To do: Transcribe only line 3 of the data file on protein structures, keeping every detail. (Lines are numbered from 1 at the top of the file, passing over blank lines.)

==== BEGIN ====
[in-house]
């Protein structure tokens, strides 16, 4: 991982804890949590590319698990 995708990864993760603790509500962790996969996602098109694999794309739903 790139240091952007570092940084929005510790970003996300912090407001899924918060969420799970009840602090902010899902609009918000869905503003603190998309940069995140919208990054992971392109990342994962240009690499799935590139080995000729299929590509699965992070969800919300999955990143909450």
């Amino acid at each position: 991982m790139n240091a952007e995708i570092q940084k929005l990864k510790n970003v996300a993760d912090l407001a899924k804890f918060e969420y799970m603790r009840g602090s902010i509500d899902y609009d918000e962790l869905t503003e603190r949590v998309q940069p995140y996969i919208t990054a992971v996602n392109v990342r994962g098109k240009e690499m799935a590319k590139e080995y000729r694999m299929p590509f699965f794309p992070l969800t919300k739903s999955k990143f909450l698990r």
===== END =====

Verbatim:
């Amino acid at each position: 991982m790139n240091a952007e995708i570092q940084k929005l990864k510790n970003v996300a993760d912090l407001a899924k804890f918060e969420y799970m603790r009840g602090s902010i509500d899902y609009d918000e962790l869905t503003e603190r949590v998309q940069p995140y996969i919208t990054a992971v996602n392109v990342r994962g098109k240009e690499m799935a590319k590139e080995y000729r694999m299929p590509f699965f794309p992070l969800t919300k739903s999955k990143f909450l698990r």